There is no consensus regarding the effects of mixed antioxidant vitamin C and/or vitamin E supplementation on oxidative stress responses to exercise and restoration of muscle function. Thirty-eight men were randomly assigned to receive either placebo group (n = 18) or mixed antioxidant (primarily vitamin C & E) supplements (n = 20) in a double-blind manner. After 6 weeks, participants performed 90 min of intermittent shuttle-running. Peak isometric torque of the knee flexors/extensors and range of motion at this joint were determined before and after exercise, with recovery of these variables tracked for up to 168 h post-exercise. Antioxidant supplementation elevated pre-exercise plasma vitamin C (93 ± 8 ?mol l(-1)) and vitamin E (11 ± 3 ?mol l(-1)) concentrations relative to baseline (P < 0.001) and the placebo group (P <= 0.02). Exercise reduced peak isometric torque (i.e. 9-19% relative to baseline; P <= 0.001), which persisted for the first 48 h of recovery with no difference between treatment groups. In contrast, changes in the urine concentration of F(2)-isoprostanes responded differently to each treatment (P = 0.04), with a tendency for higher concentrations after 48 h of recovery in the supplemented group (6.2 ± 6.1 vs. 3.7 ± 3.4 ng ml(-1)). Vitamin C & E supplementation also affected serum cortisol concentrations, with an attenuated increase from baseline to the peak values reached after 1 h of recovery compared with the placebo group (P = 0.02) and serum interleukin-6 concentrations were higher after 1 h of recovery in the antioxidant group (11.3 ± 3.4 pg ml(-1)) than the placebo group (6.2 ± 3.8 pg ml(-1); P = 0.05). Combined vitamin C & E supplementation neither reduced markers of oxidative stress or inflammation nor did it facilitate recovery of muscle function after exercise-induced muscle damage.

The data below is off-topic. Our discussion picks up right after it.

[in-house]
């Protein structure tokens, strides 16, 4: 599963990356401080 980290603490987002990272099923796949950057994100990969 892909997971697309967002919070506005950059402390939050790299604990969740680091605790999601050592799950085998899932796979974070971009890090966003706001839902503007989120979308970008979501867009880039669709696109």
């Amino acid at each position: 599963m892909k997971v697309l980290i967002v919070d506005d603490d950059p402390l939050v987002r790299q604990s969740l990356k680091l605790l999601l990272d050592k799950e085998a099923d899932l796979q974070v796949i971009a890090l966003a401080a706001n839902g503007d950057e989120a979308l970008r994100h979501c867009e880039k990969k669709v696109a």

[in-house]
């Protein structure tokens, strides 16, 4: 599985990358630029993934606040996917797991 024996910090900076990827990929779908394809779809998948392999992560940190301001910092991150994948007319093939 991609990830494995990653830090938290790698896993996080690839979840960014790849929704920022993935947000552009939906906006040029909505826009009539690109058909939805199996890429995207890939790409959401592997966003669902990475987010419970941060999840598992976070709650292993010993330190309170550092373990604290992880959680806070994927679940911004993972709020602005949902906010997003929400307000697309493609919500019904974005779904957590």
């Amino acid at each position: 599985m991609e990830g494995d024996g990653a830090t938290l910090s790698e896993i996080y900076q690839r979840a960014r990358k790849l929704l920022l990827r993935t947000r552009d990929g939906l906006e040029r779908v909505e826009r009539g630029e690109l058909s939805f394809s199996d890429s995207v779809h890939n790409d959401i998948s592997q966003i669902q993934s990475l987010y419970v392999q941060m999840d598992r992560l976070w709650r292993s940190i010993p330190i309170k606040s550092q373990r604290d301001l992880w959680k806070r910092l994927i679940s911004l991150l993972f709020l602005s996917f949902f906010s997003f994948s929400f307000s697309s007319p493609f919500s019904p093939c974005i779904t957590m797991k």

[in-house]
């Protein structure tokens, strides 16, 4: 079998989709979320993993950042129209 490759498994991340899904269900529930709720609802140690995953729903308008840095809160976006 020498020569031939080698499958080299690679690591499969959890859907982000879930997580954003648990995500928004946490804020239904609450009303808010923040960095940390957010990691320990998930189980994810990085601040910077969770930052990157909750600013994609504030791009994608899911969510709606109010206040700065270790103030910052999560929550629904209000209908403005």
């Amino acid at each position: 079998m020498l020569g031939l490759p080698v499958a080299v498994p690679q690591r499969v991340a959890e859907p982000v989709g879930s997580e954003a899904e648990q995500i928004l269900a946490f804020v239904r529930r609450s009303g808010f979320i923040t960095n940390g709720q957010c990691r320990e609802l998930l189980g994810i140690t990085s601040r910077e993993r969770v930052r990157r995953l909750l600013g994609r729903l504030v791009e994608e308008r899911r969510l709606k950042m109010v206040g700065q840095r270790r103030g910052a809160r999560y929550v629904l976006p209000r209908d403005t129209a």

But then again antioxidant-rich foods such as blueberries also contain other compounds such as polyphenols, anthocyanins, ellagitannins, and sterols and these work to enhance the body's internal antioxidant system to better eliminate oxidative stress markers like creatine kinase and interleukin-6. Im not entirely sure how accurate this is though but it would explain why the same isnt seen in when you supplement with antioxidents like vitamin E, A and C like in the above study
- 08-30-2012, 10:41 PM
I am considering experimenting with some blueberry and tart cherry concentrate and seeing how it goes.
08-30-2012, 10:55 PM
It said the placebo was of similar antioxidant capacity. It did NOT say it was of similar caloric capacity. Blueberry smoothie (loaded with carbs) vs. vitamin C and water...who's gonna win? I also don't see how you can double-blind such a study.
The above is my own opinion and does not reflect the opinion of PES
08-31-2012, 03:29 AM
08-31-2012, 08:38 AM
I had read a study on blueberries on how not to consume it with any type of milk or whey protein. Ik a lot of us put blueberries in our shakes. Here's a link;